In 2018, as part of its sustainable ocean's management mandate, the National Oceanic and Atmospheric Administration (NOAA) imposed new reporting standards for the importing of 14 species of seafood. The program is called Seafood Import Monitoring Program or SIMP.
What is SIMP?
As a software provider of applications that support international supply chain execution and automated customs clearance programs, we need to provide the functionality to address a multitude of government and business data requirements. The reporting demands under SIMP at first blush do not look particularly onerous. But when you consider the implications for a large seafood importer, the demands take on a different cast.One can almost draw a straight line from the new regulations as they follow directly from the Food Safety Modernization Act (FSMA) which introduced provenance monitoring, reporting on all aspects of food handling, and supplier process validations, amongst a whole host of additional requirements.The implications of the new SIMP regulations are greater complexity and processing demands. The requirement is straight-forward enough: that the importer will need to provide for details of landing vessels for all imported seafood, by item by quantity. The data is to be provided as part of the customs entry and is administered by the FDA.
What does SIMP Require?
The requirement is quite simply stated. The practicalities are more complex. There are three levels to reporting under SIMP:a) Supplier Details: similar to those provided under the Import Security Filing (ISF)b) Item Details: a little bit more elaborate than what has been traditionally reported, andc) Vessel and Landing Details: including all vessel handling details and dates, and transshipments details (dates, vessel names, locations). This is for each of the regulated seafood items on the import shipmentThese details have to be provided as part of the import documentation process. Of course, the increased data handling and internal documentation load has cost and work implications for the overseas suppliers and the domestic importer/distributor. Additionally, customs brokers are increasing the direct cost of importing listed seafood items by charging (by line) in support of SIMP compliance.Seafood importers either need to pay this new increased cost, or get better at gathering, organizing, and provisioning the SIMP required data on its own.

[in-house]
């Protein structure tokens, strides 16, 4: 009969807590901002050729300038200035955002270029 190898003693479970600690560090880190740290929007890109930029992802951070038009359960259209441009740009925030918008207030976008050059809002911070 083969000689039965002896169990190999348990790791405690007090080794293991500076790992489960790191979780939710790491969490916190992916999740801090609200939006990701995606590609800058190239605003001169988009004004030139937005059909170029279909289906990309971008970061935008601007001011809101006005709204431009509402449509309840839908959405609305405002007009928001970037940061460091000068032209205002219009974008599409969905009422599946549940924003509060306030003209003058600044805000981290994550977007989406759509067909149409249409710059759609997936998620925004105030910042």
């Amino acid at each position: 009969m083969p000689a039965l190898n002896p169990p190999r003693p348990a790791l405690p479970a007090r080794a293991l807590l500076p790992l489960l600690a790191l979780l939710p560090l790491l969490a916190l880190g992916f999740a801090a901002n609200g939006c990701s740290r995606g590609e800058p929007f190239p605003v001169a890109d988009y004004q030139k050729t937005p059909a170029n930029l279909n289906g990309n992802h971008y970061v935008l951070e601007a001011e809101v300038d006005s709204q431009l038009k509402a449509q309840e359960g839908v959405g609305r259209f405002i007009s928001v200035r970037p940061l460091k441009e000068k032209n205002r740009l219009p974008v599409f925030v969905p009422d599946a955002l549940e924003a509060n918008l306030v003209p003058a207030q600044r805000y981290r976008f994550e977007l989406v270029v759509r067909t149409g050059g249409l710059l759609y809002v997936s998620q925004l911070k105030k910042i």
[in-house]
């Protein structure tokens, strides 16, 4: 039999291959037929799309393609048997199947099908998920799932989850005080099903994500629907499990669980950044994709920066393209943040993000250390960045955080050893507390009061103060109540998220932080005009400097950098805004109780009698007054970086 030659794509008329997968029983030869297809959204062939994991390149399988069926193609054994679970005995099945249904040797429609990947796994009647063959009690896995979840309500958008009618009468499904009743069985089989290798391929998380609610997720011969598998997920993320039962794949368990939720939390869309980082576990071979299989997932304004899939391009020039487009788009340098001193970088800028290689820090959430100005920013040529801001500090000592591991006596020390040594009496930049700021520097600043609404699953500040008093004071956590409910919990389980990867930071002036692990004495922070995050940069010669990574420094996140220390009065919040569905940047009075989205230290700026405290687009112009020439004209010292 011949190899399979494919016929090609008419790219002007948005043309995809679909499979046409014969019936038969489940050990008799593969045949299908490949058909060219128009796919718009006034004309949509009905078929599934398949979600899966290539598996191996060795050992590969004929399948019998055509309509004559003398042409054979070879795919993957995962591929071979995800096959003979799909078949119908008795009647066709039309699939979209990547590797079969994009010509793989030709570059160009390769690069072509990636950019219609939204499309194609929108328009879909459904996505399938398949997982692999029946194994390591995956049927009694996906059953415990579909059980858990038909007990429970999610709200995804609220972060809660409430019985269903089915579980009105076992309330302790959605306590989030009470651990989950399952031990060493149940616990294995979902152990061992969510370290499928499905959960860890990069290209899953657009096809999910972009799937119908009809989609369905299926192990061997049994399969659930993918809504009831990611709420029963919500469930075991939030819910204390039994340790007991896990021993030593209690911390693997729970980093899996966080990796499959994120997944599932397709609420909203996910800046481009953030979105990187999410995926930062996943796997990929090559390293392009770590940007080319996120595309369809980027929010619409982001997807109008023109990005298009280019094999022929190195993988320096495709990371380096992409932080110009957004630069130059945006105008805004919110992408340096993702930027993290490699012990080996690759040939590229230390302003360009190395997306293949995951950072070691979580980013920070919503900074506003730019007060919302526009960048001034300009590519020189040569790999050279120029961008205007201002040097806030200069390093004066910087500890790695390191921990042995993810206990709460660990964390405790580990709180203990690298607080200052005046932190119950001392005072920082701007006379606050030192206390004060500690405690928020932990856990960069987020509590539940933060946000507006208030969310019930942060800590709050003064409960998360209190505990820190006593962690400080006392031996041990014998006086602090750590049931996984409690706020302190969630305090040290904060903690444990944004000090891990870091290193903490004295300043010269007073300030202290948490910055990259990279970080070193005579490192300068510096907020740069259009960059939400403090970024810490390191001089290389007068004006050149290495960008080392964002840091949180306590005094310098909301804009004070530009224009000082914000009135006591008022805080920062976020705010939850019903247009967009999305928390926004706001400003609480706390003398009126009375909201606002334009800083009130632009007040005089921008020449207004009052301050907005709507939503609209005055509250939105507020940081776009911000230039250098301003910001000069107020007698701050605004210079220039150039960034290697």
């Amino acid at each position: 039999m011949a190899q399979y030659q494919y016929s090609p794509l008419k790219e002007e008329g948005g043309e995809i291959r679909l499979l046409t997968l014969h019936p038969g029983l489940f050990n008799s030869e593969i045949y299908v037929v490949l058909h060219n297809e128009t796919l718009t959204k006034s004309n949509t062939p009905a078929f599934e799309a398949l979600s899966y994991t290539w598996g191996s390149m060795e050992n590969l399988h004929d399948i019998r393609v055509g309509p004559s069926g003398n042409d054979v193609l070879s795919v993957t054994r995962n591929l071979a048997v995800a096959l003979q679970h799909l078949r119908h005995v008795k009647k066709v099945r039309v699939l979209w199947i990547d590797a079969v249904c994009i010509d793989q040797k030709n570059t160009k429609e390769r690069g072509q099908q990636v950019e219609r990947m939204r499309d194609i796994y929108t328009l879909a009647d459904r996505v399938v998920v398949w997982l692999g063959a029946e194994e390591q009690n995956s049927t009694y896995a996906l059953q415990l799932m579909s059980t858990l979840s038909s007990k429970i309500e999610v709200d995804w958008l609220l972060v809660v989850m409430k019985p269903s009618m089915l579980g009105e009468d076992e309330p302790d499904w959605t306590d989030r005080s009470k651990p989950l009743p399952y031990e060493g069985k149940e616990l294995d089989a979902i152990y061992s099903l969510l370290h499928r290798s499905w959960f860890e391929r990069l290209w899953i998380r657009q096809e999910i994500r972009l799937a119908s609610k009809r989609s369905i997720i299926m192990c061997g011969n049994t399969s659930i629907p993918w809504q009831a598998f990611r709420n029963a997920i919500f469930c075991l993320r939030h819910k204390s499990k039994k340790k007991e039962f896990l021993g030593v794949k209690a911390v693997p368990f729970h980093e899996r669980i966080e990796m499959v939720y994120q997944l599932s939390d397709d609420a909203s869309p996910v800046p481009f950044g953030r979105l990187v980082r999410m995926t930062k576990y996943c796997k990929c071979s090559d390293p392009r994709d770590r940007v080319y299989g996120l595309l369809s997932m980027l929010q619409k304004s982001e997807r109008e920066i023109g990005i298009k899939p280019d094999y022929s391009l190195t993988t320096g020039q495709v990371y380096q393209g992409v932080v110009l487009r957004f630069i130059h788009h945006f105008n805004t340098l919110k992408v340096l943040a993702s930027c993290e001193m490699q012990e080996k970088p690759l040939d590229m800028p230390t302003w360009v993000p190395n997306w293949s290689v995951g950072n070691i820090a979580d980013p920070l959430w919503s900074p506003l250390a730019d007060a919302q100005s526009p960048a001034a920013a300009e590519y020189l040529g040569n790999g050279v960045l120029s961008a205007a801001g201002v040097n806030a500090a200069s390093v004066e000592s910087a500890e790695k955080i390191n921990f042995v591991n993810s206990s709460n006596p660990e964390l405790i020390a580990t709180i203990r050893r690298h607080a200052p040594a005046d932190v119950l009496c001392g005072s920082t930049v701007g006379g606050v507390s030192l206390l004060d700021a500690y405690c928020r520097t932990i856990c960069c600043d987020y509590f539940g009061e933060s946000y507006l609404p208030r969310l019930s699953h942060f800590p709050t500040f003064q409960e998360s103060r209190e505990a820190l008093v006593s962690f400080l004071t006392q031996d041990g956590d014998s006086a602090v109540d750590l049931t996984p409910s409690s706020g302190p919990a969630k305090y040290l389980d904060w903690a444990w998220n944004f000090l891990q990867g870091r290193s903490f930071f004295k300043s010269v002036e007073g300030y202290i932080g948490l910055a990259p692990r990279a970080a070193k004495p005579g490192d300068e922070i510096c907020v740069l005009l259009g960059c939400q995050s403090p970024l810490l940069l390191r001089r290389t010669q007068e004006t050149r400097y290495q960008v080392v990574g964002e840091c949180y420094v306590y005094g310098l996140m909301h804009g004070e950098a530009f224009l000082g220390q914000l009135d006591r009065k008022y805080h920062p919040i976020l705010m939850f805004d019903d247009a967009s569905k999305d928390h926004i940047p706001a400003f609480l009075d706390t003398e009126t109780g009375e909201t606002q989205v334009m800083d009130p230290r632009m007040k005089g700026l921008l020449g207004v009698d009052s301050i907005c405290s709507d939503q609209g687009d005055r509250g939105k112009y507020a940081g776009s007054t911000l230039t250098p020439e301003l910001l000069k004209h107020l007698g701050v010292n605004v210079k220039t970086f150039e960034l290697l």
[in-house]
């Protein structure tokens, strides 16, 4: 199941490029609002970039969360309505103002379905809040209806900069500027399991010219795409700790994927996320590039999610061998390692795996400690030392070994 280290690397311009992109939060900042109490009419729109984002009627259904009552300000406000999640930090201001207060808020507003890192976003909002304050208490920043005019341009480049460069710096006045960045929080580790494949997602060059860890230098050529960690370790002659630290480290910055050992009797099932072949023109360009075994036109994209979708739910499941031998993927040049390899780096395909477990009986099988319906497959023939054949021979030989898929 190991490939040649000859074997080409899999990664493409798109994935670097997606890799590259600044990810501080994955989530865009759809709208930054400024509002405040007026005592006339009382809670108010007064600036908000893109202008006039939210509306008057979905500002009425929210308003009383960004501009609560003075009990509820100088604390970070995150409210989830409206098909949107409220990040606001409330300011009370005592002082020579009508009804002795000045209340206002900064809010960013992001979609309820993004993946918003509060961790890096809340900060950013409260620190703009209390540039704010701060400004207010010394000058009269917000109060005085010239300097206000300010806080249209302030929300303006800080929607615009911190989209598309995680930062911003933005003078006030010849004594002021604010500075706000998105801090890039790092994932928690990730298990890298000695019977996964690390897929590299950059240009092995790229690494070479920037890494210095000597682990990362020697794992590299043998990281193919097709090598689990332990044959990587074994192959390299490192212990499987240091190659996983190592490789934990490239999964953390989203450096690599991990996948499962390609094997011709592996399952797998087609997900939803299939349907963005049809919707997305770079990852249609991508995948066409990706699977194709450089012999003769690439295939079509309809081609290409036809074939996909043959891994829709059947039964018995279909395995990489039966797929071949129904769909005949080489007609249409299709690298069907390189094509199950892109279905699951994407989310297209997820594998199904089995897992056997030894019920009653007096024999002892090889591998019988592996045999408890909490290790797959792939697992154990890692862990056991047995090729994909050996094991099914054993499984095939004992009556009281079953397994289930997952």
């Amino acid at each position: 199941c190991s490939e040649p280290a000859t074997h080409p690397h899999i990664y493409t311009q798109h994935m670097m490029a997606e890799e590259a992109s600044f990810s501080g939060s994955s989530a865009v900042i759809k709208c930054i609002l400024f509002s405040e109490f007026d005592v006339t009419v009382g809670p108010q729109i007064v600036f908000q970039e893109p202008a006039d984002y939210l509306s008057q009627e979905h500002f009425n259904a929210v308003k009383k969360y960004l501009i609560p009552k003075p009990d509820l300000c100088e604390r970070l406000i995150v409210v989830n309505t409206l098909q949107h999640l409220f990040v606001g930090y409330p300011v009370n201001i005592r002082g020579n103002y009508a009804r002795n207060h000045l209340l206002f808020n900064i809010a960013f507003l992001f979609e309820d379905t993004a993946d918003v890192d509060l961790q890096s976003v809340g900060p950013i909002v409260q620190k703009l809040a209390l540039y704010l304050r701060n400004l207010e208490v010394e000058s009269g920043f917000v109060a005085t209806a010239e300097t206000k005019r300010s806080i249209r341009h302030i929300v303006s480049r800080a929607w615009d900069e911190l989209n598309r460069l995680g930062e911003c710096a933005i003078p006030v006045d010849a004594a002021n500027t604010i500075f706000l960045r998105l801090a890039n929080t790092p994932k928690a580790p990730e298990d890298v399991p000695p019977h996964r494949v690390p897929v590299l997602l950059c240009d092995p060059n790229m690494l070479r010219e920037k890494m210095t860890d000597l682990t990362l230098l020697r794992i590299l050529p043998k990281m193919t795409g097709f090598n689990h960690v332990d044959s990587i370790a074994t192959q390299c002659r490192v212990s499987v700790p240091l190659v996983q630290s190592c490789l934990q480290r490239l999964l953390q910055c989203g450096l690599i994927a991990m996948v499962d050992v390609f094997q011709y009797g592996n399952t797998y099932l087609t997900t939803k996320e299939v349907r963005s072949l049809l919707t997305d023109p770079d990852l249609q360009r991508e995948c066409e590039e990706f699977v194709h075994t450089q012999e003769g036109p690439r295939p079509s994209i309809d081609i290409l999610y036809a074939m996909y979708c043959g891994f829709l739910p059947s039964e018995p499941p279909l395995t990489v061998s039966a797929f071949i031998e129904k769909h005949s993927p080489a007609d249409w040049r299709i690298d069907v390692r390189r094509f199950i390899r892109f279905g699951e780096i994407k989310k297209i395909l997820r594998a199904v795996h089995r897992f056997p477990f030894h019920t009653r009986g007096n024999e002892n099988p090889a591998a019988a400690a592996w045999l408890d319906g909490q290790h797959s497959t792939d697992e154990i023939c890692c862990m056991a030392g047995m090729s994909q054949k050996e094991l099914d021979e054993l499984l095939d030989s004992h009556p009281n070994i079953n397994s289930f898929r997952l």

What to do?
It sure seems evident that better systems and better supplier/distributor interactivity will enhance control, compliance efforts, and allow for better cost control. The requirements of SIMP would seem to be an obvious use case for a blockchain/distributed ledger implementation on a broader industry basis. In the absence of an industry initiative, the seafood suppliers and importers will have to bear an increase in paper burden and direct processing and importing costs.As time passes, one thing has become clear: compliance-related challenges will increase. Companies can take an approach to move to systems designed to address these new compliance issues on an ongoing basis. These systems integrate supplier data, improve the data entry process, and manage outcomes and reconciliations. As an added benefit, these systems provide an environment for continuous improvement and responsiveness to these external demands.While "Keep It Simple" is a great management mantra, SIMP makes meeting this objective just a little bit harder.